Back in the heady days of Thatcherism, the British government sold just about all its commercial assets: the banks, steel company, airline, ports, and utilities. Most of these assets had come under government ownership after World War II when the Labor Party took control of government.
As we have argued elsewhere (in the book Electricity Acts and in numerous articles), the problems afflicting those industries after the war did not require nationalization. But Labor decided nationalization was a solution to whatever the problem. The party's constitution was written in 1918, which after all was a fairly heady year for the left. Nationalization was an ideological as well as economic decision. So was privatization.
We know this because more than half a century later, Thatcher in the 1980s fell under the influence of thinkers like F.A. Hayek, who warned that government ownership of the means of production would allow the government to curb the freedoms of the citizenry.
Hayek had seen how European Fascist and Communist regimes in the early 20th century had taken control of the economy and used it to perpetuate their rule. Getting the government less involved with the economy meant freedom. Consequently, privatizing various industries became a key part of Thatcher’s program. Although, in addition, the government did seem to appreciate cash injections from selling former government assets to the public.
Hayek, it should be noted, specifically favored regulation of privately owned utilities over government ownership. Privatizing a government-owned electric or gas company or water supplier would solve all the problems that developed under government ownership, the government seemed to believe. But, just as in the case of nationalization, the government provided little hard evidence that privatization was the solution.
Take the electricity industry for an example. More than two decades of reforms had cured most of the problems that disturbed the reformers in 1918. And solving the last problem, the expiration of old franchises, could have easily been handled without nationalizing the industry. Related: The OPEC Deal May End In June
Two major decisions afflicted electricity users after nationalization. One was the decision to rely on overpriced coal from Britain’s the nationalized mines. The second was the government’s insistence on foisting a thoroughly uneconomic nuclear program on the industry in order to develop a domestic nuclear industry for military and export purposes. (The Conservatives went along with the coal policy and pushed the nuclear policy before Thatcher’s day.) Those problems could have been taken care of without changing ownership.
Fast forward more than a quarter century after selling off the electric industry in 1990 and putting it under light handed regulation (incentive or price cap regulation which has attracted attention and adherents all over the world). At present, Prime Minister Theresa May's Conservatives shakily retain power. Jeremy Corbyn's insurgent Labor Party advocates renationalization of utilities. The ideological pendulum swings back.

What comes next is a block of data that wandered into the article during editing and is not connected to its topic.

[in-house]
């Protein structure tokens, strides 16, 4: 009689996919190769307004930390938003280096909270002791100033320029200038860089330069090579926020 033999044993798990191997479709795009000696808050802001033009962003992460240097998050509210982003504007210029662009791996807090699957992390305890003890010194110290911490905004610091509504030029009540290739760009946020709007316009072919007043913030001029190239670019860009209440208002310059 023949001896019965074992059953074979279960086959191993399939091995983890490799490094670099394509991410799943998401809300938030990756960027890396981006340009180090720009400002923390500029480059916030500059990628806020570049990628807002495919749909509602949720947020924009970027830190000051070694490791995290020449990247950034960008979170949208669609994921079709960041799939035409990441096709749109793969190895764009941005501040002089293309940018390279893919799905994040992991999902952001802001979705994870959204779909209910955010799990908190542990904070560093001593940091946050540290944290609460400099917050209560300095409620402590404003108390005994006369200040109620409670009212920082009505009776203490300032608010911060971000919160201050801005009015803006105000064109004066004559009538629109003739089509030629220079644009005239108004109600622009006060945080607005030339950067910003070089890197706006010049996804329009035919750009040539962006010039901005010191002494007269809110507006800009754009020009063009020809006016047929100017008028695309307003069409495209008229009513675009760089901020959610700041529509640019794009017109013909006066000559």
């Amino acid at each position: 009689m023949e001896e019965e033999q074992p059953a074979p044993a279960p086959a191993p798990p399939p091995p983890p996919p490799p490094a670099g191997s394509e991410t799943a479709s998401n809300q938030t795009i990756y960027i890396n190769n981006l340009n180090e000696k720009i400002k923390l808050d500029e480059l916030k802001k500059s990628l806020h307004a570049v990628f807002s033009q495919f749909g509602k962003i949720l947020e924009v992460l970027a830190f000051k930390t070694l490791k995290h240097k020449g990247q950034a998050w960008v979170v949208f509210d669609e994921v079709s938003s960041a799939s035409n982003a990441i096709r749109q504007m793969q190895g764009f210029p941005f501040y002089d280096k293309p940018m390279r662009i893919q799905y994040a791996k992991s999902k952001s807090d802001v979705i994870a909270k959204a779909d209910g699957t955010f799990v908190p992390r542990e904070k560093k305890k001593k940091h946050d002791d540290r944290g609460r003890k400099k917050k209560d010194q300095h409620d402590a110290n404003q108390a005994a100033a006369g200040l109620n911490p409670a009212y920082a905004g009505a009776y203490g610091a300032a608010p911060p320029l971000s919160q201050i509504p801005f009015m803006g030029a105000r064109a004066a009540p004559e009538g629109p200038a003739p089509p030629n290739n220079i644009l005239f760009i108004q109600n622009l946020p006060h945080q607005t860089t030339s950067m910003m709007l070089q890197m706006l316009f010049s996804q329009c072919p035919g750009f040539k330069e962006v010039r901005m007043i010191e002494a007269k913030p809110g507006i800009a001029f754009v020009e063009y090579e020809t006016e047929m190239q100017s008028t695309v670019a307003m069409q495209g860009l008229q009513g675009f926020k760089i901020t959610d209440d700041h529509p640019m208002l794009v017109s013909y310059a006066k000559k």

We can attribute this flipflopping over public ownership of key industries to differences of political ideology, but here’s the thing: Prominent academic economists — including veterans of Thatcher's ideological crusades — now argue (alter the obligatory denunciation of greenish drinking water, only black phones and slow trains during Labor’s nationalized era) that privatized services, about 25 years after privatization, have become too expensive.
It seems that despite privatization, the government has consistently felt compelled to intervene in power markets in favor of high risk, capital intensive power generating facilities typically involving nuclear technologies. (See Financial Times’ January 15 letter to the editor from Ian Byatt, Rupert Darwall and Stephen Smith). They argue that a regulated industry like electricity may end up renationalized. Why? Because despite privatization, government policies regarding the industry has rendered its structure uneconomic and incoherent. Related: Oil Prices Rebound After EIA Reports Another Large Crude Draw
Our message: tread carefully. Britain's unregulated electricity suppliers are already in financial difficulty. The government wants to reinstitute price controls. The nuclear revival requires enormous financial support and resolve that could prove fleeting. In addition, contracts that support older vintage high-cost renewables prevent a bigger commitment to newer, lower cost renewables.
The UK's privatized utility industry and its regulatory scheme may not survive the shaky May administration. The way things are going, aspects of it may go sooner than later.
By Leonard S.Hyman and William I. Tilles
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